Linux on Notebook Experiment Failed (for now)
I could not make it last. Farewell Ubuntu. I tried to convert to Linux my Lenovo Yoga Pro 2 laptop. Mostly because I was not using any particular Windows software and I have a particular pro-FLOSS interest. The lack of drivers and weird behaviors was taking too much of my time. I had to switch back to Windows 10 in order to make it a bearable experience. It is a major step back in my personal goal to make my life fully libre and grátis software world.
Among the problems I faced:
- Sound drivers were lacking functionality:
- The max volume were super low to the point it was impossible to watch a movie in the notebook.
- KDE with poor HDPI support. Well, it was not perfect in Windows either, but in Linux most programs, texts and interface were very distorted. I had eventually to reduce the resolution to something more normal, missing one of the major selling points of this machine.
- Lenovo has as proprietary energy manager software. If you mostly use the computer plugged, it caps the battery maximum level to 60%, the optimal level for preservation. The software is Windows-only, so I could not revert it to normal mode; consequently, during commute the notebook died quite soon.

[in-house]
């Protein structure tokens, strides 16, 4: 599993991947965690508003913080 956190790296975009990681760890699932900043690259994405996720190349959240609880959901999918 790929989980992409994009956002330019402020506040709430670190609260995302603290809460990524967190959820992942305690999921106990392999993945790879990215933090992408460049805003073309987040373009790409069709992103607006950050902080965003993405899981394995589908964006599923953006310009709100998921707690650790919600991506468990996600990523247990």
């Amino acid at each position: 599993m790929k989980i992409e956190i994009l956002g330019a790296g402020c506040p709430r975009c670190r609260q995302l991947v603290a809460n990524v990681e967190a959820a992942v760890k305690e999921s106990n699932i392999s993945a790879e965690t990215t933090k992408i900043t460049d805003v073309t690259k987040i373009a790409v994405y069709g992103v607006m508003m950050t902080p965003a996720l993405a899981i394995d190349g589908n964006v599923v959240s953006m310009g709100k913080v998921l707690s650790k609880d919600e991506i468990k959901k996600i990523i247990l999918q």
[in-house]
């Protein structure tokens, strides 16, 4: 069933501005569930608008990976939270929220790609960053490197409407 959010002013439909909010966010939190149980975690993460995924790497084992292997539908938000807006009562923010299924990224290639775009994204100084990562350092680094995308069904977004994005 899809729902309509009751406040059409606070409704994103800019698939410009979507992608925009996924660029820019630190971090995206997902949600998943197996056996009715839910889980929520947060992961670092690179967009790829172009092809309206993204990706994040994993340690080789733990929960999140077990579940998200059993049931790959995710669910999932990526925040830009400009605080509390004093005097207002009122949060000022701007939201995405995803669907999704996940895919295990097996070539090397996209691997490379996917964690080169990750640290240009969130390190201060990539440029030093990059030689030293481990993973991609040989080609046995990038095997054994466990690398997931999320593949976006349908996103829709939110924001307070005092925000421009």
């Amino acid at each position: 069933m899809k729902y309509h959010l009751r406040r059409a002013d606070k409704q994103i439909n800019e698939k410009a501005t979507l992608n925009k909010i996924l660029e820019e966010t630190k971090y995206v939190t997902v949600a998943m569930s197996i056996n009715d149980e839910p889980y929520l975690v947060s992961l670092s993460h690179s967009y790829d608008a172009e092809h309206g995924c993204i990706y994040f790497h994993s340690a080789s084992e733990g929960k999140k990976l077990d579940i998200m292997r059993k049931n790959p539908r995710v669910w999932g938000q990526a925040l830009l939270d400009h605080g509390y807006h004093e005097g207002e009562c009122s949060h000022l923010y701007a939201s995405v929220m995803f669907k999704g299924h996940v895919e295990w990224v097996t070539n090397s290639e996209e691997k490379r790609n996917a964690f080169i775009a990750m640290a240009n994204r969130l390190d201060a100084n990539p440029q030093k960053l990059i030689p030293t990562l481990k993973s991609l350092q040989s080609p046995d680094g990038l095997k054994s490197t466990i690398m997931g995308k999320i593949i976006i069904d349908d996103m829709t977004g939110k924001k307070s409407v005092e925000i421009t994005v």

- Due a hardware problem, the yellow color is displayed wrongly on the display. It is only corrected using the infamous proprietary energy manager.
But there was not only drawbacks. There were some nice points to highlight:
- Steam worked nicely. All games I have installed worked nicely. The only concern was the huge resolution from the notebook (native 3200 x 1900)
- The (K)Ubuntu desktop ecosystem is getting even more complete and versatile. The old odd software are now finely maturing.
- I tried used regular Ubuntu, but the Unity UI is horrible for me.
Of course the drawbacks surpassed the pros for me. But I thing that it could change in a future, with newer Linux/KDE versions and better hardware vendor support.